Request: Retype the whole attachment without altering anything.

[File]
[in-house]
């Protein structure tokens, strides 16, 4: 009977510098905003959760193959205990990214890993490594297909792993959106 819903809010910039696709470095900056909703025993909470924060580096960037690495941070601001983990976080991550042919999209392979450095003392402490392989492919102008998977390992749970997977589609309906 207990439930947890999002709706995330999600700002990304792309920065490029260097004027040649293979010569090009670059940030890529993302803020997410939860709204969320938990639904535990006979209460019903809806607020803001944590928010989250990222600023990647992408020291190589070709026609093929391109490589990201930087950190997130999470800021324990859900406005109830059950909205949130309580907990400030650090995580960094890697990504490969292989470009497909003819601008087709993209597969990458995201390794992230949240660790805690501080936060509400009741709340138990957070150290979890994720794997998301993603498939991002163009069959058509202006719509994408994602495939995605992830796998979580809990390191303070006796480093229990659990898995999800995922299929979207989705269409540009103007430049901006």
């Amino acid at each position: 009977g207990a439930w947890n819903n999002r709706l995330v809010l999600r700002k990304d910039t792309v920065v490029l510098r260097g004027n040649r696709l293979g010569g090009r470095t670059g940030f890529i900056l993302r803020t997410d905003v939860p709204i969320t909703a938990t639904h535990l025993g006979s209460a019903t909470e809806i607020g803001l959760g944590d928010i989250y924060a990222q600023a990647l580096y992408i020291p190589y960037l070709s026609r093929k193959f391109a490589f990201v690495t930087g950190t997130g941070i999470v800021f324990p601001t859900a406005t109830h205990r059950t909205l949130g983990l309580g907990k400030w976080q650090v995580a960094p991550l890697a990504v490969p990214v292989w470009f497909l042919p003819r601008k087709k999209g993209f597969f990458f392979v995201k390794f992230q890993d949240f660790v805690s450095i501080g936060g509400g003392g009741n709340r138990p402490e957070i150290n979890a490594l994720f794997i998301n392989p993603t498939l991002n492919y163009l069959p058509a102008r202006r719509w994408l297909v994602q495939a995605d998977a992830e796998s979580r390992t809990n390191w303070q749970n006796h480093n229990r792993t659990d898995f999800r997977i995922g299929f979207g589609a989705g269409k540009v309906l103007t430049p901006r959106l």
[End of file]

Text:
[in-house]
């Protein structure tokens, strides 16, 4: 009977510098905003959760193959205990990214890993490594297909792993959106 819903809010910039696709470095900056909703025993909470924060580096960037690495941070601001983990976080991550042919999209392979450095003392402490392989492919102008998977390992749970997977589609309906 207990439930947890999002709706995330999600700002990304792309920065490029260097004027040649293979010569090009670059940030890529993302803020997410939860709204969320938990639904535990006979209460019903809806607020803001944590928010989250990222600023990647992408020291190589070709026609093929391109490589990201930087950190997130999470800021324990859900406005109830059950909205949130309580907990400030650090995580960094890697990504490969292989470009497909003819601008087709993209597969990458995201390794992230949240660790805690501080936060509400009741709340138990957070150290979890994720794997998301993603498939991002163009069959058509202006719509994408994602495939995605992830796998979580809990390191303070006796480093229990659990898995999800995922299929979207989705269409540009103007430049901006």
């Amino acid at each position: 009977g207990a439930w947890n819903n999002r709706l995330v809010l999600r700002k990304d910039t792309v920065v490029l510098r260097g004027n040649r696709l293979g010569g090009r470095t670059g940030f890529i900056l993302r803020t997410d905003v939860p709204i969320t909703a938990t639904h535990l025993g006979s209460a019903t909470e809806i607020g803001l959760g944590d928010i989250y924060a990222q600023a990647l580096y992408i020291p190589y960037l070709s026609r093929k193959f391109a490589f990201v690495t930087g950190t997130g941070i999470v800021f324990p601001t859900a406005t109830h205990r059950t909205l949130g983990l309580g907990k400030w976080q650090v995580a960094p991550l890697a990504v490969p990214v292989w470009f497909l042919p003819r601008k087709k999209g993209f597969f990458f392979v995201k390794f992230q890993d949240f660790v805690s450095i501080g936060g509400g003392g009741n709340r138990p402490e957070i150290n979890a490594l994720f794997i998301n392989p993603t498939l991002n492919y163009l069959p058509a102008r202006r719509w994408l297909v994602q495939a995605d998977a992830e796998s979580r390992t809990n390191w303070q749970n006796h480093n229990r792993t659990d898995f999800r997977i995922g299929f979207g589609a989705g269409k540009v309906l103007t430049p901006r959106l």